Game-based education: Video games are the answer to modern classroom problems


Credit: Ender Ross

Coolmath Games is one of the websites frequently used by kids to relax during free time in class. It hosts a variety of games designed for kids of all age levels

Anthony Herrera, Guest Writer

Remember when you were a kid playing games on Maybe it was a different website like Starfall or PBS Kids. What these have in common is that you were learning while having fun. 

Senior Joaquin Alvarez said, “Games are a way of expanding the learning experience while eliminating the repetitiveness so many students complain about.”

In the Kalamazoo Public Schools District, there is a war against games. Anything categorized as a game is being blocked by KPS, even many of the educational ones. 

Seldom will you find a classroom where gaming is being used as a form of teaching. More and more you see Kahoot or Quizizz in classrooms: these are a step in the right direction, but they’re still just glorified tests and can feel tedious. 

Alvarez said, “Nobody wants to be here because it’s not fun, especially with us being here for so long.”

Gaming is a way to present challenging and essential skills that kids/young adults may otherwise resist. 

In an article written by Hoa P. Nyugen and published by Edutopia, the example of teachers Joe Dillon and Marina Lombardo craft a poem-writing activity in Minecraft: Education Edition. Students move through a maze and visit rooms to learn how to make their writing more descriptive: this game takes inspiration from Georgia Heard’s Six-Room-Poem Activity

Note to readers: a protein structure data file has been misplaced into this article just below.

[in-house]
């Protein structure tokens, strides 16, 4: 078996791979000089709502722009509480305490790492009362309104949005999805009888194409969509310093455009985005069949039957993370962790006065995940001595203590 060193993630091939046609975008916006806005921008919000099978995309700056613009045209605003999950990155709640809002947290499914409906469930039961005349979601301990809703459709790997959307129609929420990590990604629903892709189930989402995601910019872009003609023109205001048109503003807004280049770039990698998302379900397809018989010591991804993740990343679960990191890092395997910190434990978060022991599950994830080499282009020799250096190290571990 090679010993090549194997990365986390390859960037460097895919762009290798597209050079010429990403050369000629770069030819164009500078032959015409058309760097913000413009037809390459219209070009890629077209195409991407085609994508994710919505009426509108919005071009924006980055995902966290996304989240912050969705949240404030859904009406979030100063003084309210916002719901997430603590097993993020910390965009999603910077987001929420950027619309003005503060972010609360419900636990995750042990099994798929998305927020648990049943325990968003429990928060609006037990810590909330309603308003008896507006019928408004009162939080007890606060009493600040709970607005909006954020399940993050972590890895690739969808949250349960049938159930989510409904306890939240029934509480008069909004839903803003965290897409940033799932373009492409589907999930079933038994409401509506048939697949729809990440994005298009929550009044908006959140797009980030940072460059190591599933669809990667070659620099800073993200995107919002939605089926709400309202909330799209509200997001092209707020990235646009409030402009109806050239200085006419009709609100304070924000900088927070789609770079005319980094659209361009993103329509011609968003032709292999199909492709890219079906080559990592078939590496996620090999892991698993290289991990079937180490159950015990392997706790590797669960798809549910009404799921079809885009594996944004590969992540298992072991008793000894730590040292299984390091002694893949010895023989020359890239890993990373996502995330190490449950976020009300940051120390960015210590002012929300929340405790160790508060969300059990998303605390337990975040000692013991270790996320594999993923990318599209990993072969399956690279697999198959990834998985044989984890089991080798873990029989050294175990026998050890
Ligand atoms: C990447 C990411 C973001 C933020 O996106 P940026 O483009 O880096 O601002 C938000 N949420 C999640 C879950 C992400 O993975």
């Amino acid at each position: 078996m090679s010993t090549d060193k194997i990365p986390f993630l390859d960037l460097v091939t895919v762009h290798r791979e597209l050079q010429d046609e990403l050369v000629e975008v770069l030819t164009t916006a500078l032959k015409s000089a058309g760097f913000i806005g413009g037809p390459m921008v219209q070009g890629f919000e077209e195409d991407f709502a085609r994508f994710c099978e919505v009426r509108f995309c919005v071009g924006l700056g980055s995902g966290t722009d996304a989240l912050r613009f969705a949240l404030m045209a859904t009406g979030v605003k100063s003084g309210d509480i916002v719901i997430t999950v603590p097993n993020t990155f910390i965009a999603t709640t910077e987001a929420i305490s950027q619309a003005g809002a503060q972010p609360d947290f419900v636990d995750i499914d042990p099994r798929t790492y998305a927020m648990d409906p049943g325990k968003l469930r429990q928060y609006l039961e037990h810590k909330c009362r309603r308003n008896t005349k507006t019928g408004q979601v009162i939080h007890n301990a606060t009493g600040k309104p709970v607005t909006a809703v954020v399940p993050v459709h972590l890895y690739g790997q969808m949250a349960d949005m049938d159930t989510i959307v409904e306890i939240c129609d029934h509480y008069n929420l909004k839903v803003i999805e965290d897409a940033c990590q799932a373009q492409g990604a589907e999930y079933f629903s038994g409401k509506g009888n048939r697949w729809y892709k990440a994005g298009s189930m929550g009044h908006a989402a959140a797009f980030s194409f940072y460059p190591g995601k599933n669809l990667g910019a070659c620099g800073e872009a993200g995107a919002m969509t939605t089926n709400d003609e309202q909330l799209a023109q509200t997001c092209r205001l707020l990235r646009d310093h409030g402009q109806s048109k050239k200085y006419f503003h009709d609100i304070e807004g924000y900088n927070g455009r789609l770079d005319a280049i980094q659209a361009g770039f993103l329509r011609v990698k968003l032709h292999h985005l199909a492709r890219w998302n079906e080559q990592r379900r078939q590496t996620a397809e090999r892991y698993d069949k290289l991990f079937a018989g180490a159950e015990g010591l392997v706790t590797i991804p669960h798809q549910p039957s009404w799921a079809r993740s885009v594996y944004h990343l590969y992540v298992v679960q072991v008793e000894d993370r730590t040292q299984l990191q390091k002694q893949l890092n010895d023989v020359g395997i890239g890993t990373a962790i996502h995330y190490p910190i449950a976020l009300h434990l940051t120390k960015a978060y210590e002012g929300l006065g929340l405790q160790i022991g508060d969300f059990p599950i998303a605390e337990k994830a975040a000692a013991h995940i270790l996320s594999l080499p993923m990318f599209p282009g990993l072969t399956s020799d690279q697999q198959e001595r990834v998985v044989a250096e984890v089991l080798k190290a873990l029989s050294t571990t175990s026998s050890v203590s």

Loy Norrix Esports advisor and teacher Brandon Wood stated that “Video games for subjects such as chemistry and history have a lot of potential because they can help students visualize logical thought progression.” Wood continued, “All options should be available to students to ensure everyone is learning to the best of their abilities.”

joWood recommends games that require students to put themselves in situations otherwise deemed impossible. Games like “Civilization” and “Call of Duty” offer enough fiction in relation to real historical events that help students who have a hard time engaging with the current classroom curriculum. 

Online labs can help students visualize processes that can’t be replicated in a classroom for monetary, safety, or punctual reasons. These simulations provide a way to fix mistakes and understand why an element of their way doesn’t work all on their own. Games such as “Fortnite,” “Apex Legends” and “League of Legends” are examples of these. Currently games in Michigan high school esports feature “Smite,” “Rocket League” and “Overwatch.”

Wood said, “Cooperative games are great opportunities for gamers.”

 People who consider themselves gamers are often solitary people. Learning how to work with other people is even more crucial for this demographic. The classroom is missing this, but is often seen in Esport organizations like the Michigan High School Esports Federation. 

Games such as “Apex Legends” and “League of Legends” have been featured previously. All of these games require teams to be coordinated and methodical in their approach. 

It is clear that a change in the curriculum of classes are needed. The addition of video games in conjunction with current methods of teaching are bound to create a more fun and engaging learning environment.